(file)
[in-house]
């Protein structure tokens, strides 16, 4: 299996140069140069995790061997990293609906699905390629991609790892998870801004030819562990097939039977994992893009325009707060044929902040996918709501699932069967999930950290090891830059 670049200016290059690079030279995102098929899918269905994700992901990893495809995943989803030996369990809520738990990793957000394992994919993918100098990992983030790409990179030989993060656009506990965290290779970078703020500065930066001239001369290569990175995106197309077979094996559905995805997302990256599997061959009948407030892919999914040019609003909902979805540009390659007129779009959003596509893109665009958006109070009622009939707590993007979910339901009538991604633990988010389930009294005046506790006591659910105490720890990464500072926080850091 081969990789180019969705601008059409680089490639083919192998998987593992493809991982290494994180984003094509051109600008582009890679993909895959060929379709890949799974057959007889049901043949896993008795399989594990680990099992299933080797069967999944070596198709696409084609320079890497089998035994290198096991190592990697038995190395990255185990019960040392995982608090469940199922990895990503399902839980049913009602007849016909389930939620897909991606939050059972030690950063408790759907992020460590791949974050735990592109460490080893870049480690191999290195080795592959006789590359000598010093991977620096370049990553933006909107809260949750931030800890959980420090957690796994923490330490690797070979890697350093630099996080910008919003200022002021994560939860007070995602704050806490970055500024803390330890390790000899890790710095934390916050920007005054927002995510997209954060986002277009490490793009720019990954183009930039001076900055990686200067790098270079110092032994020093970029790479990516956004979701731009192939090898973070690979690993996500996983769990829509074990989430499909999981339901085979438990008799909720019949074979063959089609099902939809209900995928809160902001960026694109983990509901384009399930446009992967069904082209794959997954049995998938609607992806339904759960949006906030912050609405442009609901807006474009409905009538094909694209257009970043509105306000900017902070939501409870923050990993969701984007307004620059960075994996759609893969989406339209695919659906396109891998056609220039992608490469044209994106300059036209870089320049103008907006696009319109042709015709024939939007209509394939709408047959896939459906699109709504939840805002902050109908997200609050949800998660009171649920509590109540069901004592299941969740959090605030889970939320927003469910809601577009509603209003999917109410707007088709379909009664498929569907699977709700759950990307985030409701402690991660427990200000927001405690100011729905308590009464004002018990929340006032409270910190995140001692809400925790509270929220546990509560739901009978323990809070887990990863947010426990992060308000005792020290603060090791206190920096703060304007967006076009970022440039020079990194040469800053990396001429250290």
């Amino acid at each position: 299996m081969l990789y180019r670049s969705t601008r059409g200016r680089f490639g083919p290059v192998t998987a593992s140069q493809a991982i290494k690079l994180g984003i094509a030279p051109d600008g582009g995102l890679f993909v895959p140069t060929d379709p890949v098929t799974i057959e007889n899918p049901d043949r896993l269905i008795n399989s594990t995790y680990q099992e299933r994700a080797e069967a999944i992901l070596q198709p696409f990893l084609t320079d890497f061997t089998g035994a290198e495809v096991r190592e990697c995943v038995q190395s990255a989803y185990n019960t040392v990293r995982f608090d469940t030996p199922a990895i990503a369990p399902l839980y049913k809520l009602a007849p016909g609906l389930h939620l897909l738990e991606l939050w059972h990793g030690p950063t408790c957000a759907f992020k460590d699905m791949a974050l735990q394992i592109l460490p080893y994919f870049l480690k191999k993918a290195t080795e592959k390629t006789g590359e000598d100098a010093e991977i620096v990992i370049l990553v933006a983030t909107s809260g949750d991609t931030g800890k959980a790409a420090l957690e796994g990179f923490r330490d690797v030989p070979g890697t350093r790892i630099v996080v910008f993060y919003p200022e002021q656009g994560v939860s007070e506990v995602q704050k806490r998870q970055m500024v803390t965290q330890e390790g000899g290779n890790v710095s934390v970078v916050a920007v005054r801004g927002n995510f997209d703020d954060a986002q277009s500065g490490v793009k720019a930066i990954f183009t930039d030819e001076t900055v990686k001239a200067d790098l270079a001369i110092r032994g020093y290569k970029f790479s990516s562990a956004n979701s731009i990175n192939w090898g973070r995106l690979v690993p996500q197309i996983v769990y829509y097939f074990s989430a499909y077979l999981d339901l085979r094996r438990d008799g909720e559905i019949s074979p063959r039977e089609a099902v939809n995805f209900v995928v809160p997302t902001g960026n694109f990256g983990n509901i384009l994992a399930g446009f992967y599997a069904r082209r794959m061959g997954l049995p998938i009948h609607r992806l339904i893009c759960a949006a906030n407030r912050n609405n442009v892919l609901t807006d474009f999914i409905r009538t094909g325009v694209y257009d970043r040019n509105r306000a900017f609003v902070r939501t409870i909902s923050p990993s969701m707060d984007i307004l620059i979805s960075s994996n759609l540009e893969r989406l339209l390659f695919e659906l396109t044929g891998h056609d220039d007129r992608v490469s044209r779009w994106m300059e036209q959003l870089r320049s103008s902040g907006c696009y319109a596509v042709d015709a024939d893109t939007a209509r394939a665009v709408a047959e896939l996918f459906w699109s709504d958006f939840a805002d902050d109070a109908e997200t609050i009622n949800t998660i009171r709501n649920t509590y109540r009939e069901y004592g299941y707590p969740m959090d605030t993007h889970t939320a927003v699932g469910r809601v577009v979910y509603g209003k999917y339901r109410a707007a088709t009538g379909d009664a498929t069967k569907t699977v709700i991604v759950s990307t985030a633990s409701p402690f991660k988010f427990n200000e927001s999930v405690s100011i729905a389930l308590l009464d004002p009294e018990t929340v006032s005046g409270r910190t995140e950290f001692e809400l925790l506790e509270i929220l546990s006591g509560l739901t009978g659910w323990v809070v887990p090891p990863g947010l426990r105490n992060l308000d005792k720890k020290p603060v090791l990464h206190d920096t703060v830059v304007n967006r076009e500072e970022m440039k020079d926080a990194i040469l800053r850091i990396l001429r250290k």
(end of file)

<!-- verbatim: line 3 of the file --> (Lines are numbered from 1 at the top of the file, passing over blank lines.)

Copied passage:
């Amino acid at each position: 299996m081969l990789y180019r670049s969705t601008r059409g200016r680089f490639g083919p290059v192998t998987a593992s140069q493809a991982i290494k690079l994180g984003i094509a030279p051109d600008g582009g995102l890679f993909v895959p140069t060929d379709p890949v098929t799974i057959e007889n899918p049901d043949r896993l269905i008795n399989s594990t995790y680990q099992e299933r994700a080797e069967a999944i992901l070596q198709p696409f990893l084609t320079d890497f061997t089998g035994a290198e495809v096991r190592e990697c995943v038995q190395s990255a989803y185990n019960t040392v990293r995982f608090d469940t030996p199922a990895i990503a369990p399902l839980y049913k809520l009602a007849p016909g609906l389930h939620l897909l738990e991606l939050w059972h990793g030690p950063t408790c957000a759907f992020k460590d699905m791949a974050l735990q394992i592109l460490p080893y994919f870049l480690k191999k993918a290195t080795e592959k390629t006789g590359e000598d100098a010093e991977i620096v990992i370049l990553v933006a983030t909107s809260g949750d991609t931030g800890k959980a790409a420090l957690e796994g990179f923490r330490d690797v030989p070979g890697t350093r790892i630099v996080v910008f993060y919003p200022e002021q656009g994560v939860s007070e506990v995602q704050k806490r998870q970055m500024v803390t965290q330890e390790g000899g290779n890790v710095s934390v970078v916050a920007v005054r801004g927002n995510f997209d703020d954060a986002q277009s500065g490490v793009k720019a930066i990954f183009t930039d030819e001076t900055v990686k001239a200067d790098l270079a001369i110092r032994g020093y290569k970029f790479s990516s562990a956004n979701s731009i990175n192939w090898g973070r995106l690979v690993p996500q197309i996983v769990y829509y097939f074990s989430a499909y077979l999981d339901l085979r094996r438990d008799g909720e559905i019949s074979p063959r039977e089609a099902v939809n995805f209900v995928v809160p997302t902001g960026n694109f990256g983990n509901i384009l994992a399930g446009f992967y599997a069904r082209r794959m061959g997954l049995p998938i009948h609607r992806l339904i893009c759960a949006a906030n407030r912050n609405n442009v892919l609901t807006d474009f999914i409905r009538t094909g325009v694209y257009d970043r040019n509105r306000a900017f609003v902070r939501t409870i909902s923050p990993s969701m707060d984007i307004l620059i979805s960075s994996n759609l540009e893969r989406l339209l390659f695919e659906l396109t044929g891998h056609d220039d007129r992608v490469s044209r779009w994106m300059e036209q959003l870089r320049s103008s902040g907006c696009y319109a596509v042709d015709a024939d893109t939007a209509r394939a665009v709408a047959e896939l996918f459906w699109s709504d958006f939840a805002d902050d109070a109908e997200t609050i009622n949800t998660i009171r709501n649920t509590y109540r009939e069901y004592g299941y707590p969740m959090d605030t993007h889970t939320a927003v699932g469910r809601v577009v979910y509603g209003k999917y339901r109410a707007a088709t009538g379909d009664a498929t069967k569907t699977v709700i991604v759950s990307t985030a633990s409701p402690f991660k988010f427990n200000e927001s999930v405690s100011i729905a389930l308590l009464d004002p009294e018990t929340v006032s005046g409270r910190t995140e950290f001692e809400l925790l506790e509270i929220l546990s006591g509560l739901t009978g659910w323990v809070v887990p090891p990863g947010l426990r105490n992060l308000d005792k720890k020290p603060v090791l990464h206190d920096t703060v830059v304007n967006r076009e500072e970022m440039k020079d926080a990194i040469l800053r850091i990396l001429r250290k």